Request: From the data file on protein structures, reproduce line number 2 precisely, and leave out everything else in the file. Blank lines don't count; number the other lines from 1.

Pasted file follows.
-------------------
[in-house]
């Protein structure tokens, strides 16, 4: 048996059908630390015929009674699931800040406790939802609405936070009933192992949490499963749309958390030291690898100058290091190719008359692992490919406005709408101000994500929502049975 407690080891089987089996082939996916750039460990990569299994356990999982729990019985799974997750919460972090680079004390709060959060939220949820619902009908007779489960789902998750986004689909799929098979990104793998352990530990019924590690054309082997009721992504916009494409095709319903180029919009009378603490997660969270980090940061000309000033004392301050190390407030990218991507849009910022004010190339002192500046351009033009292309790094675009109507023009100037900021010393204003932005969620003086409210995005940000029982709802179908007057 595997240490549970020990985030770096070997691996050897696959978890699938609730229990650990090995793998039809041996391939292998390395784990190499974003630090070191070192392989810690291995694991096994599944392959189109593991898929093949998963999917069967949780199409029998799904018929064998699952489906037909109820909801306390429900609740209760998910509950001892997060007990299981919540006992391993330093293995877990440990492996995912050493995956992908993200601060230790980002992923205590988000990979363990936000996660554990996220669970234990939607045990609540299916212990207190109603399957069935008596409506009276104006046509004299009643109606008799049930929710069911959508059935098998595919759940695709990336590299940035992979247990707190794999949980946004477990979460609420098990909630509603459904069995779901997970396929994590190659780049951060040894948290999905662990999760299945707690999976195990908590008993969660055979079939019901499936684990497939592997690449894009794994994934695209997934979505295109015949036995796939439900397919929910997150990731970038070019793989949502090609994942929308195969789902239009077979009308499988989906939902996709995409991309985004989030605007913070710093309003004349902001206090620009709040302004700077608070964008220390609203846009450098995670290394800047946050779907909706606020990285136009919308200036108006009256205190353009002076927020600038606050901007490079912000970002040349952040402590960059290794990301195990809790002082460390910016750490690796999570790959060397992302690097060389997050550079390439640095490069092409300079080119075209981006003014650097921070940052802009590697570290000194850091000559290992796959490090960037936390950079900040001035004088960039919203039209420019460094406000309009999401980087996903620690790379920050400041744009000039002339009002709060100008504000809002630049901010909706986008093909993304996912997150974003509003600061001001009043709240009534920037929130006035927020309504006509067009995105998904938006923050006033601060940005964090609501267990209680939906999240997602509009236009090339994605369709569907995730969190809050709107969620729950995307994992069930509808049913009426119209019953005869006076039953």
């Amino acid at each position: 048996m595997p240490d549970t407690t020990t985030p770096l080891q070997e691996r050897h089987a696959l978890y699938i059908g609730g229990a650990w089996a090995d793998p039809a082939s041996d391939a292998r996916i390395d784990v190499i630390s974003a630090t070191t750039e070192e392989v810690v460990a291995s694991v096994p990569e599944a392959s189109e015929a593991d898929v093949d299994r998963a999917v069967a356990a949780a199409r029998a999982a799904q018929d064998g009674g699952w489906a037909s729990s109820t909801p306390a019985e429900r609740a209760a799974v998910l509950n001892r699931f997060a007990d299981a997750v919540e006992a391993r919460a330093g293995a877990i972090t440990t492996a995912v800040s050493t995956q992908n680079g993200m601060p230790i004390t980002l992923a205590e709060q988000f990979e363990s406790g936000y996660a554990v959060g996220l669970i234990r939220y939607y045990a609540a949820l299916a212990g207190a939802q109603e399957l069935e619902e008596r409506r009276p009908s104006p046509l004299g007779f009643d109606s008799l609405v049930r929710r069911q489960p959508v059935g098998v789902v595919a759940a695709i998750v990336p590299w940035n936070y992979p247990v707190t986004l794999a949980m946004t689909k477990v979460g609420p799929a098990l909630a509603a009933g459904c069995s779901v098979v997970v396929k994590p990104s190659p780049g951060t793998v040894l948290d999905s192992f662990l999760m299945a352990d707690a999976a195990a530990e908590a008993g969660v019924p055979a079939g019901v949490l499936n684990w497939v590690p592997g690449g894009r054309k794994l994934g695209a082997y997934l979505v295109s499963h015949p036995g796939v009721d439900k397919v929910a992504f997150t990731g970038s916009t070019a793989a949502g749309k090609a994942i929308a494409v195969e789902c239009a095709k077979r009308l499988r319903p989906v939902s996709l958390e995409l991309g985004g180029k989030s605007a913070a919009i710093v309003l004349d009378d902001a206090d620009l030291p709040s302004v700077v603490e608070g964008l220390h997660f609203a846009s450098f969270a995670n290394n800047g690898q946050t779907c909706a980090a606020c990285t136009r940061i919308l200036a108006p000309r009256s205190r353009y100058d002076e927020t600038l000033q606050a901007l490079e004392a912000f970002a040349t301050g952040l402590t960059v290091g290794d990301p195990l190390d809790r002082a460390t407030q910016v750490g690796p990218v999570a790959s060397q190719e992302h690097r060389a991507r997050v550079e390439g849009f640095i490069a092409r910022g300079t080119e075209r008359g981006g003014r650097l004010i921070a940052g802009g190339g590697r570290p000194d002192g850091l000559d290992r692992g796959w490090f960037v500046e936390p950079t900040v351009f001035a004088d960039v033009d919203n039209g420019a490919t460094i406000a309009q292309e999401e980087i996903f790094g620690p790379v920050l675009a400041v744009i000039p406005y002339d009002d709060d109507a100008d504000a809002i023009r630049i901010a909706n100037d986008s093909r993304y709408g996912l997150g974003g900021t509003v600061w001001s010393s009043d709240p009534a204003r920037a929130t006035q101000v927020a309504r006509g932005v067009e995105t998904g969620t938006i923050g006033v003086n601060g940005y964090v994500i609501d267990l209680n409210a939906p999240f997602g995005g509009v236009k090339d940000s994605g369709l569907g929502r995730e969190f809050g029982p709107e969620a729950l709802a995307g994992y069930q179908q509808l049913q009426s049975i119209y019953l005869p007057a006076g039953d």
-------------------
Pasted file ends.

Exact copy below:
């Protein structure tokens, strides 16, 4: 048996059908630390015929009674699931800040406790939802609405936070009933192992949490499963749309958390030291690898100058290091190719008359692992490919406005709408101000994500929502049975 407690080891089987089996082939996916750039460990990569299994356990999982729990019985799974997750919460972090680079004390709060959060939220949820619902009908007779489960789902998750986004689909799929098979990104793998352990530990019924590690054309082997009721992504916009494409095709319903180029919009009378603490997660969270980090940061000309000033004392301050190390407030990218991507849009910022004010190339002192500046351009033009292309790094675009109507023009100037900021010393204003932005969620003086409210995005940000029982709802179908007057 595997240490549970020990985030770096070997691996050897696959978890699938609730229990650990090995793998039809041996391939292998390395784990190499974003630090070191070192392989810690291995694991096994599944392959189109593991898929093949998963999917069967949780199409029998799904018929064998699952489906037909109820909801306390429900609740209760998910509950001892997060007990299981919540006992391993330093293995877990440990492996995912050493995956992908993200601060230790980002992923205590988000990979363990936000996660554990996220669970234990939607045990609540299916212990207190109603399957069935008596409506009276104006046509004299009643109606008799049930929710069911959508059935098998595919759940695709990336590299940035992979247990707190794999949980946004477990979460609420098990909630509603459904069995779901997970396929994590190659780049951060040894948290999905662990999760299945707690999976195990908590008993969660055979079939019901499936684990497939592997690449894009794994994934695209997934979505295109015949036995796939439900397919929910997150990731970038070019793989949502090609994942929308195969789902239009077979009308499988989906939902996709995409991309985004989030605007913070710093309003004349902001206090620009709040302004700077608070964008220390609203846009450098995670290394800047946050779907909706606020990285136009919308200036108006009256205190353009002076927020600038606050901007490079912000970002040349952040402590960059290794990301195990809790002082460390910016750490690796999570790959060397992302690097060389997050550079390439640095490069092409300079080119075209981006003014650097921070940052802009590697570290000194850091000559290992796959490090960037936390950079900040001035004088960039919203039209420019460094406000309009999401980087996903620690790379920050400041744009000039002339009002709060100008504000809002630049901010909706986008093909993304996912997150974003509003600061001001009043709240009534920037929130006035927020309504006509067009995105998904938006923050006033601060940005964090609501267990209680939906999240997602509009236009090339994605369709569907995730969190809050709107969620729950995307994992069930509808049913009426119209019953005869006076039953």